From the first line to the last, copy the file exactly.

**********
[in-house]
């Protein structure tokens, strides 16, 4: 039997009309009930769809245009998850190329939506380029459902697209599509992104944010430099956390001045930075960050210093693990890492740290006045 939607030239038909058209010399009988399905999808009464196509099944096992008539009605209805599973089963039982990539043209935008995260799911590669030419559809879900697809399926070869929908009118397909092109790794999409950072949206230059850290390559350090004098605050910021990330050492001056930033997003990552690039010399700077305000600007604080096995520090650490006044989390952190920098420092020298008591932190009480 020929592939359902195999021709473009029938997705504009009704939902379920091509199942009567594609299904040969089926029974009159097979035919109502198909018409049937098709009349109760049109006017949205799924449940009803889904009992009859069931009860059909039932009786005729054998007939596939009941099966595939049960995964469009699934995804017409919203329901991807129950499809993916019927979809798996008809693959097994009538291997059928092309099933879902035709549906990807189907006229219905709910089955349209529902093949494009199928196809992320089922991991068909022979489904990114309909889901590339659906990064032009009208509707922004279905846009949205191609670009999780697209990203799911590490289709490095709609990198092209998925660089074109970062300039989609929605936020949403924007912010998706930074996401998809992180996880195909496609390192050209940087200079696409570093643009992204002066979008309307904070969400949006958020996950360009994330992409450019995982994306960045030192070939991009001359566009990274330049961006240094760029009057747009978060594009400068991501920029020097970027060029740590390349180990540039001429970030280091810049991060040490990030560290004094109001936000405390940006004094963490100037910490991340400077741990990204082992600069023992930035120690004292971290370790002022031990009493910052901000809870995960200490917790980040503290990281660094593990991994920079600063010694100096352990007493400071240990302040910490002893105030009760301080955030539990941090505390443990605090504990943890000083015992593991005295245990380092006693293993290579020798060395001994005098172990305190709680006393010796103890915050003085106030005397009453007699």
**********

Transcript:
[in-house]
């Protein structure tokens, strides 16, 4: 039997009309009930769809245009998850190329939506380029459902697209599509992104944010430099956390001045930075960050210093693990890492740290006045 939607030239038909058209010399009988399905999808009464196509099944096992008539009605209805599973089963039982990539043209935008995260799911590669030419559809879900697809399926070869929908009118397909092109790794999409950072949206230059850290390559350090004098605050910021990330050492001056930033997003990552690039010399700077305000600007604080096995520090650490006044989390952190920098420092020298008591932190009480 020929592939359902195999021709473009029938997705504009009704939902379920091509199942009567594609299904040969089926029974009159097979035919109502198909018409049937098709009349109760049109006017949205799924449940009803889904009992009859069931009860059909039932009786005729054998007939596939009941099966595939049960995964469009699934995804017409919203329901991807129950499809993916019927979809798996008809693959097994009538291997059928092309099933879902035709549906990807189907006229219905709910089955349209529902093949494009199928196809992320089922991991068909022979489904990114309909889901590339659906990064032009009208509707922004279905846009949205191609670009999780697209990203799911590490289709490095709609990198092209998925660089074109970062300039989609929605936020949403924007912010998706930074996401998809992180996880195909496609390192050209940087200079696409570093643009992204002066979008309307904070969400949006958020996950360009994330992409450019995982994306960045030192070939991009001359566009990274330049961006240094760029009057747009978060594009400068991501920029020097970027060029740590390349180990540039001429970030280091810049991060040490990030560290004094109001936000405390940006004094963490100037910490991340400077741990990204082992600069023992930035120690004292971290370790002022031990009493910052901000809870995960200490917790980040503290990281660094593990991994920079600063010694100096352990007493400071240990302040910490002893105030009760301080955030539990941090505390443990605090504990943890000083015992593991005295245990380092006693293993290579020798060395001994005098172990305190709680006393010796103890915050003085106030005397009453007699």